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<nettime-ann> pourinfos.org [apostils] : Displaying works of art. Some remarks about exhibition design. |Jerome Glicenstein|

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Displaying works of art. Some remarks about exhibition design.

By Jérôme Glicenstein

The issue regarding exhibition design is widely ignored and misunderstood, since the display designer’s work is often confused with the curator’s or the artist’s. This stems from the fact that some exhibition designers also can be artists, architects, decorators or interior designers. The misconception surrounding exhibition designers can also be explained by the fact that they can simultaneously be theater-set designers, working for art and science museums, private galleries, biennials and professional shows. The task itself seems difficult to define since it varies from hanging paintings in a row (as seen in large museums) to putting up a few nails in a gallery. The work could go completely unnoticed, while some display designers including Robert Wilson, Philippe Starck or Jean Nouvel are recognized as major creators.
However, exhibition display has existed for a long time, at least since art has been shown outside its original context. This is why, since the creation of the “Salon officiel” set in France (at the end of the 17th century), one of the curators’ main functions was to display art pieces in such a way that they relate to each other thus proposing a certain order to the visitors. At first, this approach was not necessarily related to “aesthetics” but followed academic and genres priorities and other rules of etiquette. At first, curators were Academy members; later on however, during the whole existence of the Salon, it was the artists themselves who arranged exhibitions display. Artists as different as Chardin, Renoir, Matisse or Léger occasionally played this role at the salons [1].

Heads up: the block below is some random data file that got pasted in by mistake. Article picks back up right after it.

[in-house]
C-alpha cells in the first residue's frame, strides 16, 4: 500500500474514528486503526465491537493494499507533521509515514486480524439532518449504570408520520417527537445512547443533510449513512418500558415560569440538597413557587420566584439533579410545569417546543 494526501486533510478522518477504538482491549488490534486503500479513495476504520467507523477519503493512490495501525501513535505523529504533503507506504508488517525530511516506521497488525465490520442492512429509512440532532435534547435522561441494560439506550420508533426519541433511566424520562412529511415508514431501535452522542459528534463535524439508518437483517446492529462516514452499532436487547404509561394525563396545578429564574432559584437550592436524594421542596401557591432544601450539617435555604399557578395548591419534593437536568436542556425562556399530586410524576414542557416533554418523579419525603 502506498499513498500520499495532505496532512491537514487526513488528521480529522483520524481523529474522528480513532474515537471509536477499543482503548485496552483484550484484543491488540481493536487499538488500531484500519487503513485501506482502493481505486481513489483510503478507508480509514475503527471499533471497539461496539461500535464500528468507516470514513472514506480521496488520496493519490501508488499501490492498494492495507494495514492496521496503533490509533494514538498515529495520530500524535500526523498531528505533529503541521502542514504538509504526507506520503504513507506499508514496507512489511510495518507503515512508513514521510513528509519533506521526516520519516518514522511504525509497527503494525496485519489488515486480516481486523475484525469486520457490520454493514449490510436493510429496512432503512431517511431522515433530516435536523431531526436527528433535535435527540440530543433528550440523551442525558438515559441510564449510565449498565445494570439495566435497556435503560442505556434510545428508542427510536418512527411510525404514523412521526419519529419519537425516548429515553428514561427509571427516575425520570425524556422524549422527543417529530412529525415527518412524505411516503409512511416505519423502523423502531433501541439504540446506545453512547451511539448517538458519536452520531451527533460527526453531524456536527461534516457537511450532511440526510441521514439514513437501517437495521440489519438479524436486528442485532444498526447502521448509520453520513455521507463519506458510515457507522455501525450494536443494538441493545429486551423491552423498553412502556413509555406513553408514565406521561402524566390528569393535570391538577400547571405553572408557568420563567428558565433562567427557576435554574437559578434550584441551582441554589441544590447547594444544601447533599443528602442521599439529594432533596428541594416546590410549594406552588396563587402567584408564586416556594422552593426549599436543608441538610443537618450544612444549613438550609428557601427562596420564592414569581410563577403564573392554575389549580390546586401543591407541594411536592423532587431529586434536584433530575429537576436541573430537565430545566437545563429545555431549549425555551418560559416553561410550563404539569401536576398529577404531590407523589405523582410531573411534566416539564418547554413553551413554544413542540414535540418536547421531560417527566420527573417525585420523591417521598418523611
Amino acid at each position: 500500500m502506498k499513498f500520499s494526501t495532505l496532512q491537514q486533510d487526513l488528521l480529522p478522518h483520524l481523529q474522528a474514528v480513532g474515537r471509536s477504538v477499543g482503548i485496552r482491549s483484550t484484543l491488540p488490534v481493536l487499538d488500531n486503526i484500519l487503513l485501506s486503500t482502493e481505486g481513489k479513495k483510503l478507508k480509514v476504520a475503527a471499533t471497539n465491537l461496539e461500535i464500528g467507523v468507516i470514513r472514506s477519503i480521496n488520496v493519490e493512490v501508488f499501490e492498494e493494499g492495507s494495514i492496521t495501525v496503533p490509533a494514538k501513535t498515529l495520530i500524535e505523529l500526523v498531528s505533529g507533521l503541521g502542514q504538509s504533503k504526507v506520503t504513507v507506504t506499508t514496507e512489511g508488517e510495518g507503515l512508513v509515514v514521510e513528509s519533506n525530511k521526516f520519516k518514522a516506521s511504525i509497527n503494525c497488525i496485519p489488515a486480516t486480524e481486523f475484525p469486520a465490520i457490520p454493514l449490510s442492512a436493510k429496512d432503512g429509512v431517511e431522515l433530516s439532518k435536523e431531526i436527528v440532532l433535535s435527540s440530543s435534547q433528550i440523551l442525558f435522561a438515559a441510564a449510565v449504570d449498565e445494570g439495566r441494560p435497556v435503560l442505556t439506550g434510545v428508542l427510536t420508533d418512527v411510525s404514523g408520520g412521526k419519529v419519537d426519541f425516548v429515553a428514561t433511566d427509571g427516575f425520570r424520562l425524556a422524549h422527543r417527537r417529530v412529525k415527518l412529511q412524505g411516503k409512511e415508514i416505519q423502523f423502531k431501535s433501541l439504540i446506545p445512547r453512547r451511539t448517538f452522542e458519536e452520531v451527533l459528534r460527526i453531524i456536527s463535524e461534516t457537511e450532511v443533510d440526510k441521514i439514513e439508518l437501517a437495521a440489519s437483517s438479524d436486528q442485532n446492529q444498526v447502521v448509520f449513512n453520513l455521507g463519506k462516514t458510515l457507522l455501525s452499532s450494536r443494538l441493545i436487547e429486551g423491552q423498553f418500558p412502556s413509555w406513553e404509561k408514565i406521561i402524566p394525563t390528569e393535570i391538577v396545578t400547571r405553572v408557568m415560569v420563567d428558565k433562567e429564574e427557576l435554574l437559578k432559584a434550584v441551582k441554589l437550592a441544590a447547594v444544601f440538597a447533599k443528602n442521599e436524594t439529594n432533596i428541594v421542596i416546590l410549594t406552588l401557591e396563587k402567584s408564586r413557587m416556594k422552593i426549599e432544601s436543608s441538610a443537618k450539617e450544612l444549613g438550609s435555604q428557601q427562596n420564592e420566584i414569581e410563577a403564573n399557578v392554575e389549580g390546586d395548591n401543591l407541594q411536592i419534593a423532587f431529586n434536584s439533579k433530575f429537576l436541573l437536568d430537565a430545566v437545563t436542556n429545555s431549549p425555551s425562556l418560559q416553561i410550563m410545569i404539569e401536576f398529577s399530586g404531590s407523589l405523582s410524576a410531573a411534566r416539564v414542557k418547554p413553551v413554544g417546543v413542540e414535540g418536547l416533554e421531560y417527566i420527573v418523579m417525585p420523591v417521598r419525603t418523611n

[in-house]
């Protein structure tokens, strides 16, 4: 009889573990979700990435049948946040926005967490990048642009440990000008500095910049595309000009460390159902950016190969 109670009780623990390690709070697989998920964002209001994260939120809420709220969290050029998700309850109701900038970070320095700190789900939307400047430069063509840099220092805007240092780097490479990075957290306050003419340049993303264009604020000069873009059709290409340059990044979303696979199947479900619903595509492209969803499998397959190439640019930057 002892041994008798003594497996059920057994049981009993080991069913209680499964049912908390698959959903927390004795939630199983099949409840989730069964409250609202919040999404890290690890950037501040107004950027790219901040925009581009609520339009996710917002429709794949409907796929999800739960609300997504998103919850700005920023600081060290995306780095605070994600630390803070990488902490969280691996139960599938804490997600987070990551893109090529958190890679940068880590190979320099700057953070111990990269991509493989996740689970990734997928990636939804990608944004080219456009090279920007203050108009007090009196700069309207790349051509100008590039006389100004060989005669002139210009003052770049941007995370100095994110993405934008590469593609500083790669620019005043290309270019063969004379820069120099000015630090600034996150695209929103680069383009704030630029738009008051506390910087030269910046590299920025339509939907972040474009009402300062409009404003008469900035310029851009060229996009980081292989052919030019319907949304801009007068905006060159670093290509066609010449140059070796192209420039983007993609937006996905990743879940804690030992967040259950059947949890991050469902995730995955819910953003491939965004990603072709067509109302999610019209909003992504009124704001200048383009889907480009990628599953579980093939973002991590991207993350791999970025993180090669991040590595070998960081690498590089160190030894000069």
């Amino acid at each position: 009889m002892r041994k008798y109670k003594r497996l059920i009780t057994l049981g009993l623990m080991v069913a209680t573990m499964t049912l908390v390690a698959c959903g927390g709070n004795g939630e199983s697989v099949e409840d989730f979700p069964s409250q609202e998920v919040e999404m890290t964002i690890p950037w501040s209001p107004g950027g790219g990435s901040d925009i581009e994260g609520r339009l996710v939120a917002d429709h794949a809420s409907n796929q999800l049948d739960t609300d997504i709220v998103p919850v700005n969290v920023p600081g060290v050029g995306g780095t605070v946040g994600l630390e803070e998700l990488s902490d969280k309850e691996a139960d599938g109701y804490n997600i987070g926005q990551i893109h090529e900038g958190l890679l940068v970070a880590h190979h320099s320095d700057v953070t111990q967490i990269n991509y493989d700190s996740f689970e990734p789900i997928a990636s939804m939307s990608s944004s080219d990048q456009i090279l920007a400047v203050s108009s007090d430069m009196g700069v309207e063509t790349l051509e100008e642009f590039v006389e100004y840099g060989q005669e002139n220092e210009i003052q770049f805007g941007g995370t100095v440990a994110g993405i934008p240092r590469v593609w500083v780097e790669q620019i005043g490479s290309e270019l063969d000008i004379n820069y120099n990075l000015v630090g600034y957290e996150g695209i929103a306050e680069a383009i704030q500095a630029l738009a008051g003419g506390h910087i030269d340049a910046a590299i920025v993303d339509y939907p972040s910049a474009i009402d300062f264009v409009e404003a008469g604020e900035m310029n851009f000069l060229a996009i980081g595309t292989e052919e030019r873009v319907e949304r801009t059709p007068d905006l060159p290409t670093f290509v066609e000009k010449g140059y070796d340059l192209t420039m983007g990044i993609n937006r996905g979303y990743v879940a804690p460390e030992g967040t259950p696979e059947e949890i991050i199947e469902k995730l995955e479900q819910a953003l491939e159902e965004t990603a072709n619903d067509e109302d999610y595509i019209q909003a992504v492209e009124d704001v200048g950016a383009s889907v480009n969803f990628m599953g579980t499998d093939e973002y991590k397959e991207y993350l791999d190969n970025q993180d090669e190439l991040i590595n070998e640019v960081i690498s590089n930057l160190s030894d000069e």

The “Golden Era” of exhibition design was during the 1920’s and 30’s, when many museums were reorganized and the first museums of modern art came into existence.
Many of the modern art protagonists of the time were involved, Alexander Dorner, Alfred Barr, René d’Harnoncourt, Louis Hautecœur, El Lissitzky, Herbert Bayer or Frederick Kiesler... Lissitzky summarized pretty well the passage regarding wall set-up within the arrangement of the whole space: “One doesn’t look at the space through a keyhole, nor through an open door. The space is not only meant for the eyes, it is not a painting: one wants to live within”. He also added that it was an odd experience, “a genuine and moving experience” that could not be reduced to a sole instant. “During an exhibition, one strolls around. This is the reason why the space should be planned in a way to allow visitors to move around freely. He explained how important it was that the public physically react to the pieces shown in the exhibition [2] ”. During the same period and with a similar commitment of “involving” the visitors, Frederick Kiesler perfected several systems of displaying paintings that he called “vision machines”.
These machines allowed visitors to adjust the height of images and objects, (consequently modifying the “whole cohesion” of the exhibition [3] ). Other display designers incorporated the concept of “physiological” factors in the disposition of the space. This is the case of Herbert Bayer, whose “limitations of the field of vision” diagrams meant to define the “conditions of the visit” from a “scientific” and “deterministic” point of view. He explains that “an exhibition… paintings… or photographs, are only a part… of new and complex means of communication. A particular theme in an exhibition… should penetrate and move the visitor inside. It should… lead him to a direct and pre-planned reaction [4] ”.